It is so hard to keep the minis slim! They seem to inflate even with very limited grazing. With my recent investigations into carbohydrates and sugars in hay (and straw) I really think these components are to blame for weight gain. Fiber with very little carbs is what they need ... but also "chew time!"
Equine are meant to be grazing for about 16 hours a day. Take that away from them and you are also having an effect on their emotional health. So, the trick is: how to keep equine slim and trim, emotionally healthy and stimulated?
I used to think having a lot more land would be the answer. While it's true that I do crave a few more acres, it would have to be comprised of the right kind of mixture of bush with not much grass. We have some forest on the property but it isn't fenced and has some pretty treacherous, steep footing. We also have several acres of marshland - beautiful habitat for birds and beavers but not donkeys!
I know many people with large acreages who can't let their horses or donkeys "out there" because it would be to much grass for them. Really the ideal climate for these animals is desert but I imagine that would be harsh in other ways. Probably solve any hoof issues associated with wet weather and eliminate laminitis though.
At the top of our road is a 17-acre parcel of land that was rudely clear cut about 10 years ago. I say rudely because the loggers took everything and didn't leave any seed trees to regenerate the land. So it's been slow to recover and consequently I think of it as prime donkey land! It's high and hilly with sparse vegetation. Native grasses, foxgloves, salal and wildflowers are slowing taking root. I sometimes walk a donkey up there as the view is superb and I muse about "where I'd put the house and barn" if it were mine!
But back to the problem facing horse and donkey owners: this question of management and how to create a healthy (emotional and physical) environment for our equine. I believe that nearly all health problems that our equine have, are created by us and our management practices. Not intentionally of course!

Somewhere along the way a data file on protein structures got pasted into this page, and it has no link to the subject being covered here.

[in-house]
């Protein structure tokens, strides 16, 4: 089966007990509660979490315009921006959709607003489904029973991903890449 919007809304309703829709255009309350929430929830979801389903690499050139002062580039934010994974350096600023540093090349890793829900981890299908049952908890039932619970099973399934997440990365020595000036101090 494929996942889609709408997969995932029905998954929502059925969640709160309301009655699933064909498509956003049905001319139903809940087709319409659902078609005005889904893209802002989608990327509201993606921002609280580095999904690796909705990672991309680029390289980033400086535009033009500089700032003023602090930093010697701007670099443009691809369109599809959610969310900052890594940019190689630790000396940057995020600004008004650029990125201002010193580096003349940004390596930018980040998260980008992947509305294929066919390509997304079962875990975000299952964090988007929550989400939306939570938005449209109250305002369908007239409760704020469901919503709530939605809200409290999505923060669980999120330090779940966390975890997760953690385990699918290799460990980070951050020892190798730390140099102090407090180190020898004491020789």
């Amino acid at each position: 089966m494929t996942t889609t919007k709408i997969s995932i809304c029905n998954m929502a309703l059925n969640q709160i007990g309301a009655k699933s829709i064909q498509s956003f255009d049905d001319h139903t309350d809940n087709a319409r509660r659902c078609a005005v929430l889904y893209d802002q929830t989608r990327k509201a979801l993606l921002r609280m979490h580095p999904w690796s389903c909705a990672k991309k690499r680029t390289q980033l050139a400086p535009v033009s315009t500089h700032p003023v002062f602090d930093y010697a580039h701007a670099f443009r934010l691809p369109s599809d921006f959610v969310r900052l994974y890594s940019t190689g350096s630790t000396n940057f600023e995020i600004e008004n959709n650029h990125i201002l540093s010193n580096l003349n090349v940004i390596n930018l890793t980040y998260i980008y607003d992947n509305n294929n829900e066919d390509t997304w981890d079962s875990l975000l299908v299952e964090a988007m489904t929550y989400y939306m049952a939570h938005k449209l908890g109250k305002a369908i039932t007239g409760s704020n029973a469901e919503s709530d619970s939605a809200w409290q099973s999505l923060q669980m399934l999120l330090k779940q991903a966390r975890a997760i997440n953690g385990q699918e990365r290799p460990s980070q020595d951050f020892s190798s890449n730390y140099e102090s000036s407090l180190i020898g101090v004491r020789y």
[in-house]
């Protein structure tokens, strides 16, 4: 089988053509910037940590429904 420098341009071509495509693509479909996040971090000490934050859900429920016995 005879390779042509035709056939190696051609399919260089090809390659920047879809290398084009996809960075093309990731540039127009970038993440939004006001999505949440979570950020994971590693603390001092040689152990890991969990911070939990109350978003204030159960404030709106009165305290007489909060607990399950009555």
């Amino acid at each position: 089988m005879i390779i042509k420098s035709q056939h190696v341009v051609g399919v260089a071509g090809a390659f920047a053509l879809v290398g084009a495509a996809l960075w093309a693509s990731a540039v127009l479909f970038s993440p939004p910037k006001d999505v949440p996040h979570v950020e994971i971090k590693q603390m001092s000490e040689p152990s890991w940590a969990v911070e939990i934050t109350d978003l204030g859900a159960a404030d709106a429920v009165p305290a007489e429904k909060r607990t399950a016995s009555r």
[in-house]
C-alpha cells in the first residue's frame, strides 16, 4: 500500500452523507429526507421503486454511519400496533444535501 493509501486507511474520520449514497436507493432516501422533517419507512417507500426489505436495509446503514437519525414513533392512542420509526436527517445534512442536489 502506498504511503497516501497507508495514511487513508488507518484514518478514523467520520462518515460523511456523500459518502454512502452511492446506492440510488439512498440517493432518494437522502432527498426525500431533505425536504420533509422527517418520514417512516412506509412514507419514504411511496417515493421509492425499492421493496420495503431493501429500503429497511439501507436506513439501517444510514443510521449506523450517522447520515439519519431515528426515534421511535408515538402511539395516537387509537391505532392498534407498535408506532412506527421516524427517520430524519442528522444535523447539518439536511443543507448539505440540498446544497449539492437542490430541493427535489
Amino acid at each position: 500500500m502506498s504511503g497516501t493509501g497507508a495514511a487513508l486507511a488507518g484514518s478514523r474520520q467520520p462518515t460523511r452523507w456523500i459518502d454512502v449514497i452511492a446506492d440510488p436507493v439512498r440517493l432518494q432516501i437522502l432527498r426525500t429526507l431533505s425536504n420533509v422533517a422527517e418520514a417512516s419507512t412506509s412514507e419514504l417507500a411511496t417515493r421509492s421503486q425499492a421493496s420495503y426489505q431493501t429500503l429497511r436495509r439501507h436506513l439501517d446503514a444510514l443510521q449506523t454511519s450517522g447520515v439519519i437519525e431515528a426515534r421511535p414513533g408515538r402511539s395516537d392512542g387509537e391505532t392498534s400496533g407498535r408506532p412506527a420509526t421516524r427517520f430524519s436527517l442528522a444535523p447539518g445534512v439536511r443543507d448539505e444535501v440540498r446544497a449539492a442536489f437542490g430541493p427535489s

But Siog's diarrhea is undoubtedly due to something she's eating, not something she was born with. From metabolic issues to boredom - we owners are usually responsible.
If only I can find the right hay or straw that tests for low carbs, low sugar and low protein! Then they could eat free choice and weight gain wouldn't be such an issue. (I'm waiting for test results from some hay now!)
Here are a few ideas I have for stimulation, remembering that anything the donks and I do together is also good exercise for me and relationship building for us all!
1. Take a donkey for a walk! I try to take someone out nearly every day, even for a short walk up the road.
2. Set up an obstacle course. I have a cavaletti jump, cones and other stuff that I can set up for fun.
3. Both minis love to play with a huge exercise ball (Deenah isn't at all interested!) They'll chase it around and roll it with their noses if I get them going.
4. In the evenings, I like to wander around the paddocks with all the donkeys. If I break into a run, they usually do too and we play hide and seek in the trees and jump over logs together!
5. Instead of a big open field or paddock, think of setting up a pathway or track using temporary fencing and step-in posts (thanks for this idea, Sola!) I haven't done it yet but the idea is to create a trail for them to keep them moving. You can set up different things along the way, like a sand area for their feet or to roll in, sprinkle bits of hay along the trail, some obstacles, etc. I intend to try it along the inside edge of my meadow, so that one side is permanent fencing and the other is step-in posts.
6. Any clicker work is stimulating and engaging as the donkeys view it as fun and it appeals to their sense of curiosity.